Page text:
Neurosurgical Review

, Volume 32, Issue 3, pp 265–273

Dendritic-cell- and peptide-based vaccination strategies for glioma


    • Research Center of Innovative Cancer TherapyKurume University School of Medicine

DOI: 10.1007/s10143-009-0189-1

Cite this article as:
Yamanaka, R. Neurosurg Rev (2009) 32: 265. doi:10.1007/s10143-009-0189-1


Despite advances in radiation and chemotherapy along with surgical resectioning, the prognosis of patients with malignant glioma is poor. Therefore, the development of a new treatment modality is extremely important. There are increasing reports demonstrating that systemic immunotherapy using dendritic cells and peptide is capable of inducing an antiglioma response. This review highlights dendritic-cell- and peptide-based immunotherapy for glioma patients. Dendritic-cell- and peptide-based immunotherapy strategies appear promising as an approach to successfully induce an antitumor immune response and increase survival in patients with glioma. Dendritic cell- and peptide-based therapy of glioma seems to be safe and without major side effects. There are several types of glioma; so to achieve effective therapy, it may be necessary to evaluate the molecular genetic abnormalities in individual patient tumors and design novel immunotherapeutic strategies based on the pharmacogenomic findings. Here, in this review, recent advances in dendritic-cell- and peptide-based immunotherapy approaches for patients with gliomas are discussed.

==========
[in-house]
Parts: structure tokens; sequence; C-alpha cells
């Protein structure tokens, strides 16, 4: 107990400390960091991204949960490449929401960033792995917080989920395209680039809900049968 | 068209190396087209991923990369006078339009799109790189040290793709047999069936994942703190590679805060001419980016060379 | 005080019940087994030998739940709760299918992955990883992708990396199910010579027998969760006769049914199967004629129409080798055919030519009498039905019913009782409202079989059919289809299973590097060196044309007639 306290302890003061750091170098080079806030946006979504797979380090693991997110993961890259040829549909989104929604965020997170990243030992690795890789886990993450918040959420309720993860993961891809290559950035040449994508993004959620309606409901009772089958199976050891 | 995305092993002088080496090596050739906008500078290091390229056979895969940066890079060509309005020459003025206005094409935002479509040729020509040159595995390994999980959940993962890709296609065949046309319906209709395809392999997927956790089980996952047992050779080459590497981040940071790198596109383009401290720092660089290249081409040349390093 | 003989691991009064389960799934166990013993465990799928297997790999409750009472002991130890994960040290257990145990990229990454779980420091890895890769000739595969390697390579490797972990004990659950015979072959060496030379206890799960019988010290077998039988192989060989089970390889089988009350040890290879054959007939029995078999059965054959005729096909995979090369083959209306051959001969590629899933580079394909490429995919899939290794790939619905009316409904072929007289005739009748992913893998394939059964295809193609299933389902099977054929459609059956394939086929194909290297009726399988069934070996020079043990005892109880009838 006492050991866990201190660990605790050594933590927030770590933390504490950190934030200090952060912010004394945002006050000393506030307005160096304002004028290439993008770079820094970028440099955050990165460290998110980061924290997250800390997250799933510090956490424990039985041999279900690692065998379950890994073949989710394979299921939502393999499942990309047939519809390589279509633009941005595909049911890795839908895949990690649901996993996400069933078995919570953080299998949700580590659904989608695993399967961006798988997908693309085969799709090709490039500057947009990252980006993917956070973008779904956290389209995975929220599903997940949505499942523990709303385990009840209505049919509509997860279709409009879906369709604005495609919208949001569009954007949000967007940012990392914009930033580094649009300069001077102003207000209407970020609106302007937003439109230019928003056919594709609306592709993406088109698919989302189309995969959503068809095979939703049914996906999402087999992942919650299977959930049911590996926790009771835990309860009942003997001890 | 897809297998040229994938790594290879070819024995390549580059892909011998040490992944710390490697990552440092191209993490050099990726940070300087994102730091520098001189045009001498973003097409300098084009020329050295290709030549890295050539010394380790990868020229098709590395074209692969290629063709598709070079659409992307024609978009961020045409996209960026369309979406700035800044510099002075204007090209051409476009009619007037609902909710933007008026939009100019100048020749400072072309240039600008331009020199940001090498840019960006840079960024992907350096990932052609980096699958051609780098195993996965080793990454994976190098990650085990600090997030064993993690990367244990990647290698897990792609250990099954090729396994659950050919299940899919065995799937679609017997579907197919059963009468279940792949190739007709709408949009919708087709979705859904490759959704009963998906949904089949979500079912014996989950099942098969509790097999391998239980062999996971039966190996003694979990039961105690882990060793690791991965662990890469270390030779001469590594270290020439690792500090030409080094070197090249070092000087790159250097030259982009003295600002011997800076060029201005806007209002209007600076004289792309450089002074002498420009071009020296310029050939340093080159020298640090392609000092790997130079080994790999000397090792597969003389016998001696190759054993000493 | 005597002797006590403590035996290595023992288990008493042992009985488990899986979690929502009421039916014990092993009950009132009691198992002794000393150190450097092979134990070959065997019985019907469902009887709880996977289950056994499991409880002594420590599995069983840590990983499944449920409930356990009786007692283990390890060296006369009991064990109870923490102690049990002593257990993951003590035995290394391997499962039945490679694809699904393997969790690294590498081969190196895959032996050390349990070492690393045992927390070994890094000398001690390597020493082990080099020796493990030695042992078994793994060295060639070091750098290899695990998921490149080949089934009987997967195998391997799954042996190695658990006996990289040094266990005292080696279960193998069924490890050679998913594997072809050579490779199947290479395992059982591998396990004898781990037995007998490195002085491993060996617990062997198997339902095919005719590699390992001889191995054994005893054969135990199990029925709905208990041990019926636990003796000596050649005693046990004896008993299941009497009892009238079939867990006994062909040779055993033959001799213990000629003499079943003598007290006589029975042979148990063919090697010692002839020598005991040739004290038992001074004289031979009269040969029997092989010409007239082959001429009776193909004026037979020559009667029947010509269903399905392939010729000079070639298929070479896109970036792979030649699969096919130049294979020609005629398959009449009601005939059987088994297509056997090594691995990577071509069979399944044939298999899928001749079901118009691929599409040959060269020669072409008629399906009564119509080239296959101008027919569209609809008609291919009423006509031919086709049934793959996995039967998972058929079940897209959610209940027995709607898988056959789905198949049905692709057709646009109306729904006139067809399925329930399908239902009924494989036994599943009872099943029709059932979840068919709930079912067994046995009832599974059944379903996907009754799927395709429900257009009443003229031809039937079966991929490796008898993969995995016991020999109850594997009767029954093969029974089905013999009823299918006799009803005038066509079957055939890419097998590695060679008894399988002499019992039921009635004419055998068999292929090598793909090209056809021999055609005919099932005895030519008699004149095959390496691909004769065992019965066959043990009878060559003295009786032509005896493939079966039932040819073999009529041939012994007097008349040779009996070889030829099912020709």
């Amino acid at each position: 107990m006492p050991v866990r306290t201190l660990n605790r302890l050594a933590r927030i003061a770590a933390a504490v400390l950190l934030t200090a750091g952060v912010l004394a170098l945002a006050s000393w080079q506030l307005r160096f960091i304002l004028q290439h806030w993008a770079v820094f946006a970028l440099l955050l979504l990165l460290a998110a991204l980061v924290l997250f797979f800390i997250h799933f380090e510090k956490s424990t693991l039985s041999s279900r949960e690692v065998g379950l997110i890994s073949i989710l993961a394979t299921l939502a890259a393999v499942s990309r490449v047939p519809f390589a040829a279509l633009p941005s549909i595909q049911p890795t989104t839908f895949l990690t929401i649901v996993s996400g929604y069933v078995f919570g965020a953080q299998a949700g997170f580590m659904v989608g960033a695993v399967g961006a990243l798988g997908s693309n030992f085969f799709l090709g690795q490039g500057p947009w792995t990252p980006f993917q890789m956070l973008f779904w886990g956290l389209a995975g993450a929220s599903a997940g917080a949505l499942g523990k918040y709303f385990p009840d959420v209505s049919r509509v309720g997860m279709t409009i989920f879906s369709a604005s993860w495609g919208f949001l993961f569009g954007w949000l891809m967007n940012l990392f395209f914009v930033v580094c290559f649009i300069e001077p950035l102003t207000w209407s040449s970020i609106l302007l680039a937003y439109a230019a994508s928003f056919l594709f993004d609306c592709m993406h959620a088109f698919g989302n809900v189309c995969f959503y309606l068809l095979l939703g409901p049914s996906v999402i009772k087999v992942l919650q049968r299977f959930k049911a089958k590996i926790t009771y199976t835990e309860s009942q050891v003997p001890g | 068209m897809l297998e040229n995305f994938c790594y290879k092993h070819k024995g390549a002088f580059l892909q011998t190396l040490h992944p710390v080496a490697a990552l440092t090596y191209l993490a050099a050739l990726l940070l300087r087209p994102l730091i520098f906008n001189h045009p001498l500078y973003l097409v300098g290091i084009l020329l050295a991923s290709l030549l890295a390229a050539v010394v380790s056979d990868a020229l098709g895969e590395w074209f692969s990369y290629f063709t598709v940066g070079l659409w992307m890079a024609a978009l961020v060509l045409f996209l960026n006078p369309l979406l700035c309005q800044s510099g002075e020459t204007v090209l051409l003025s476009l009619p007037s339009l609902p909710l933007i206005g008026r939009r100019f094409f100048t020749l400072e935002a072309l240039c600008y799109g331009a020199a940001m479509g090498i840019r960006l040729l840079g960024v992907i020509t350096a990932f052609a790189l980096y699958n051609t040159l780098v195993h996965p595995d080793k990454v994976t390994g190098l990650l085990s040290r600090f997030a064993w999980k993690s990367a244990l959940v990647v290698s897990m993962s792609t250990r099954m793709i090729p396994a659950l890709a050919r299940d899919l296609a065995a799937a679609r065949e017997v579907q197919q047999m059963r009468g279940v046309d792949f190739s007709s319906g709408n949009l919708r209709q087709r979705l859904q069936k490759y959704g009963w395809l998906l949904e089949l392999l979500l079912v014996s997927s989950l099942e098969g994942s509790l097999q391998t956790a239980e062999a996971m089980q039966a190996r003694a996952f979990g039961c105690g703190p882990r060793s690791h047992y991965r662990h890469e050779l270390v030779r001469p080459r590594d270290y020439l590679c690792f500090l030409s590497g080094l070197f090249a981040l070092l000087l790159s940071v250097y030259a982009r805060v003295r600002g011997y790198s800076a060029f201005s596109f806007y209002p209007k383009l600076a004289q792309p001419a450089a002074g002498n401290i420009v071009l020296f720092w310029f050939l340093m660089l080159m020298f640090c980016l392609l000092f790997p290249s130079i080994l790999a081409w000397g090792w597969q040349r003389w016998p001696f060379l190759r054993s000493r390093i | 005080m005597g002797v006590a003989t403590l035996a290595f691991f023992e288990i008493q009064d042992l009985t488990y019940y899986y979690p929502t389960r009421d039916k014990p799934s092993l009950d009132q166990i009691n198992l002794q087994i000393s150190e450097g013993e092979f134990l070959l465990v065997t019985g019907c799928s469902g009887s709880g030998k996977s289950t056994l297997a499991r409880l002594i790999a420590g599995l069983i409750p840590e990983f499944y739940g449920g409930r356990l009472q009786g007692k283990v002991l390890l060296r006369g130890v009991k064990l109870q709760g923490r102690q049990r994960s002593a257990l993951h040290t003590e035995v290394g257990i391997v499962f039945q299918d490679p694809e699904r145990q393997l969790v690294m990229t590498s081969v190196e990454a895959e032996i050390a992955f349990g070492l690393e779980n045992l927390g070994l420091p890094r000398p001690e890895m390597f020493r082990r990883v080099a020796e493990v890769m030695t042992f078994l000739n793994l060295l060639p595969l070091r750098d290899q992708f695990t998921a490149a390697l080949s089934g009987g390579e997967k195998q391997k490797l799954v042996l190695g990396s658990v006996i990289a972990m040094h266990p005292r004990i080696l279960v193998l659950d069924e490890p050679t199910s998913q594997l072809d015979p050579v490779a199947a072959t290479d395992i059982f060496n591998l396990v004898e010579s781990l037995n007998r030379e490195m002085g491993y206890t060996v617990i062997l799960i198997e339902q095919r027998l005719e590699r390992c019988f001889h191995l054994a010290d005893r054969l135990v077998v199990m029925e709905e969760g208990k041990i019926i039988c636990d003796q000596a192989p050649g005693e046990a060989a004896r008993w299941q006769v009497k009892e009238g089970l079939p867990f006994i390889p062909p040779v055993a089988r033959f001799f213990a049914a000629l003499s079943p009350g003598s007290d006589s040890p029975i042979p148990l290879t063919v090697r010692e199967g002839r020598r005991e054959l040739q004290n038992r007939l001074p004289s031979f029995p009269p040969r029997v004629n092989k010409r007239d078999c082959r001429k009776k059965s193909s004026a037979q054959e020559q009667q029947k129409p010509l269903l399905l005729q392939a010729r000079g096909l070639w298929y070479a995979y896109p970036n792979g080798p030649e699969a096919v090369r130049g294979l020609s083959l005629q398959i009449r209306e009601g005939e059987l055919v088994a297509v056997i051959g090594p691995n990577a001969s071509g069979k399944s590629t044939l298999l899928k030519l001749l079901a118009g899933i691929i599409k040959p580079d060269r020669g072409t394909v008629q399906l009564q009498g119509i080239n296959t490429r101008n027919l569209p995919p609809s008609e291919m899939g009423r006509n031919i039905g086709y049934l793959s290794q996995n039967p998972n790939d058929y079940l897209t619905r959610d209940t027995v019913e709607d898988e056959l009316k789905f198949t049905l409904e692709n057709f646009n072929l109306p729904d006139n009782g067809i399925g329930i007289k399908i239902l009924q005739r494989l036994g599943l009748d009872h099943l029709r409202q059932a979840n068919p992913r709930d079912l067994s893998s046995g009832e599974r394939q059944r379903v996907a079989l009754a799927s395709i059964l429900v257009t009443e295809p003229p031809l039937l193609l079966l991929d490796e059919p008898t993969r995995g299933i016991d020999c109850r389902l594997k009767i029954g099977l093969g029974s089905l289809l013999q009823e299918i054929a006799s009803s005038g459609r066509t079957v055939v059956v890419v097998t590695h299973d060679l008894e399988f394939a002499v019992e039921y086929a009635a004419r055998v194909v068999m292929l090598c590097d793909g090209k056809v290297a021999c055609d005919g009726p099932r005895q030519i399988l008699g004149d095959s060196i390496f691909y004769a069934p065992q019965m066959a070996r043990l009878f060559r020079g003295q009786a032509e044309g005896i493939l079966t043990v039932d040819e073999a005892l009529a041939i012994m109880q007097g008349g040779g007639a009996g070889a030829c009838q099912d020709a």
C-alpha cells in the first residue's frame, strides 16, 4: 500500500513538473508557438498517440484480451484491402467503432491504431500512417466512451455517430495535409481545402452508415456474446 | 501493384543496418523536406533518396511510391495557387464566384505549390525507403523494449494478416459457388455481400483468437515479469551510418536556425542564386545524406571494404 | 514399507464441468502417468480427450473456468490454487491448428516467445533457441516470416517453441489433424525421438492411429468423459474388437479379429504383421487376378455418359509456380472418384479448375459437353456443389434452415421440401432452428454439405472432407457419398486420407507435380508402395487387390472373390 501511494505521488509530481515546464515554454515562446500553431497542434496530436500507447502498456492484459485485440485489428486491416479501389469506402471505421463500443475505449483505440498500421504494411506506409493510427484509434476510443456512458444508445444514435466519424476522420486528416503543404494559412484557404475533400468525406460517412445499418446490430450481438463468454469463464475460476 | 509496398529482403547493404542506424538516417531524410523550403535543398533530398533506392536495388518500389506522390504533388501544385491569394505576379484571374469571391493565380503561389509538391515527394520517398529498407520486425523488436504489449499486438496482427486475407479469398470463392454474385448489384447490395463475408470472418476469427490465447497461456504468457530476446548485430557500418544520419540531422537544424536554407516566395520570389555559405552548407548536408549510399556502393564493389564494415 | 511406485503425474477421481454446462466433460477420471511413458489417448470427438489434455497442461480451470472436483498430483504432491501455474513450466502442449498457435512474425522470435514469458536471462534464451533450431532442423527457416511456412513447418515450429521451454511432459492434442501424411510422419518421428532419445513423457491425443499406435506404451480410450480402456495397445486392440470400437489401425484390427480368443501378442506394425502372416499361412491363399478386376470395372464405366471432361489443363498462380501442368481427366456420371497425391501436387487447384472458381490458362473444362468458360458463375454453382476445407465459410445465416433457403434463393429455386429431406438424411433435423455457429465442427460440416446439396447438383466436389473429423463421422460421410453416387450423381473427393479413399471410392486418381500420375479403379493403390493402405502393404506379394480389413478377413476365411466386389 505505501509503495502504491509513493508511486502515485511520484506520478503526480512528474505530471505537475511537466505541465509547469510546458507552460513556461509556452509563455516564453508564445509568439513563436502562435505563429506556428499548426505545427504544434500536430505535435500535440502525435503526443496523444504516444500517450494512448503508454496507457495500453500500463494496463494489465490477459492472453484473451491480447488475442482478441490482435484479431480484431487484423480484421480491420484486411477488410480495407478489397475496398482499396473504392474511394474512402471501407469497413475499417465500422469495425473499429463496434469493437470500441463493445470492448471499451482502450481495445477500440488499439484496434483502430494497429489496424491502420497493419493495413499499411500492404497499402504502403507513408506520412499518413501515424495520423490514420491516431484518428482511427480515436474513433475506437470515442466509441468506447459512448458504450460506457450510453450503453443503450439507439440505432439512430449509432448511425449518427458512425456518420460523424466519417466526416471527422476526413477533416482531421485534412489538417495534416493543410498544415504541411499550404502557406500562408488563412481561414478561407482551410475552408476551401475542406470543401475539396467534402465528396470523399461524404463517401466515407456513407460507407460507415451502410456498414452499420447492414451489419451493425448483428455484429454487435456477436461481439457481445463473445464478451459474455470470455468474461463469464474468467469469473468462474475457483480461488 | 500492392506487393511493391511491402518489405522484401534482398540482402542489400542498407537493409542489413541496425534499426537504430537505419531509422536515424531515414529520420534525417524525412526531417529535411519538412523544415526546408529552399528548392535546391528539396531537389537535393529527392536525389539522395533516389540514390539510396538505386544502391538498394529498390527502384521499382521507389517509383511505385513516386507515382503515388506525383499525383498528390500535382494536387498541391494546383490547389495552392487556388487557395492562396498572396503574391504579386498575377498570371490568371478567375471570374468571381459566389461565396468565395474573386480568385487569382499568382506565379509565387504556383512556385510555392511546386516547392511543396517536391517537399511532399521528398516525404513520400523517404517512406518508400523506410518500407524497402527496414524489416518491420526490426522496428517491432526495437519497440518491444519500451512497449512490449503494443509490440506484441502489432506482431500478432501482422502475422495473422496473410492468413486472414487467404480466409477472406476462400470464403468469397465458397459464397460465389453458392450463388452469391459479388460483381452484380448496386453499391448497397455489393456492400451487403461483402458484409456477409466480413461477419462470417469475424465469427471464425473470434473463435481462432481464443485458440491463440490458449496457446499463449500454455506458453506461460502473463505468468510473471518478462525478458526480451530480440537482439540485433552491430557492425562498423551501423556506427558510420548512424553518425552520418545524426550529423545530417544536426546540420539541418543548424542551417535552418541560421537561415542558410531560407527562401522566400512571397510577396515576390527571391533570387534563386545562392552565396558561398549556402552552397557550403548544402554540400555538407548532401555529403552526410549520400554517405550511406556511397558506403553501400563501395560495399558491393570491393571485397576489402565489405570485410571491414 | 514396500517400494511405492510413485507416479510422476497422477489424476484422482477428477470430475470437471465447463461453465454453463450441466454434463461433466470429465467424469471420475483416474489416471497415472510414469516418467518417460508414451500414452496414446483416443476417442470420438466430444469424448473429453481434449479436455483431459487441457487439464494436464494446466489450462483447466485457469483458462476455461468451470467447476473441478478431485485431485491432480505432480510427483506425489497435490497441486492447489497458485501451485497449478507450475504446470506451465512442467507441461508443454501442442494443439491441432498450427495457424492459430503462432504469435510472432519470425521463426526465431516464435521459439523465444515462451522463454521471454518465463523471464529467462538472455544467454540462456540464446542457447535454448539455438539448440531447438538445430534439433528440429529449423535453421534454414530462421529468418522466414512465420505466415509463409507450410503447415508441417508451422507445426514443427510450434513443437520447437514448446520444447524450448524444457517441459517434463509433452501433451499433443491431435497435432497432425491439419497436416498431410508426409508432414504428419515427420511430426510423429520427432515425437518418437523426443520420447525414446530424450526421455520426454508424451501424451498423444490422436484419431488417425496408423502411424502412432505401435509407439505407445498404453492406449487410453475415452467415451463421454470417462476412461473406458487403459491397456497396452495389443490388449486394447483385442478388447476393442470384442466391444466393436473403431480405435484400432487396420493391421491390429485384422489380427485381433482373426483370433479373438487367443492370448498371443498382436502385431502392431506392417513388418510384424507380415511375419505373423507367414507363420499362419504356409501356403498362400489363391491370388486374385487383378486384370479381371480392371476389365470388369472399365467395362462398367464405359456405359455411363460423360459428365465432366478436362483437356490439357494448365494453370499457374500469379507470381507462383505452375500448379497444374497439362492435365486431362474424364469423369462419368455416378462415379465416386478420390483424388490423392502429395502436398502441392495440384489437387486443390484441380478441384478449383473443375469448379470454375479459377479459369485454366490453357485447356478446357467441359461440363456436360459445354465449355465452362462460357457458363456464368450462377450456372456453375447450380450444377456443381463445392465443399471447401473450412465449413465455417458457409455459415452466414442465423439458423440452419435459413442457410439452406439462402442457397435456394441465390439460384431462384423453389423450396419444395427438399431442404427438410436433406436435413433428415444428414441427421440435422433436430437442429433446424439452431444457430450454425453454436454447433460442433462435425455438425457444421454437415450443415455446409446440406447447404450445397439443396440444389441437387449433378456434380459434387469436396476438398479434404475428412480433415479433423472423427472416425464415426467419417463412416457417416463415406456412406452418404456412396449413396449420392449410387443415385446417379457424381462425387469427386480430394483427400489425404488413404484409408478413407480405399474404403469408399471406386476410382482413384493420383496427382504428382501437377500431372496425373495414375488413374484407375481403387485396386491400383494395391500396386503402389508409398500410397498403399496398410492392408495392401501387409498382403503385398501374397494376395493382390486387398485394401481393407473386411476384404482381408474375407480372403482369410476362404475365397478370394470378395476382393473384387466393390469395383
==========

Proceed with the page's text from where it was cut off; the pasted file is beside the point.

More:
Dendritic cellsGliomaPeptide vaccinationImmunotherapy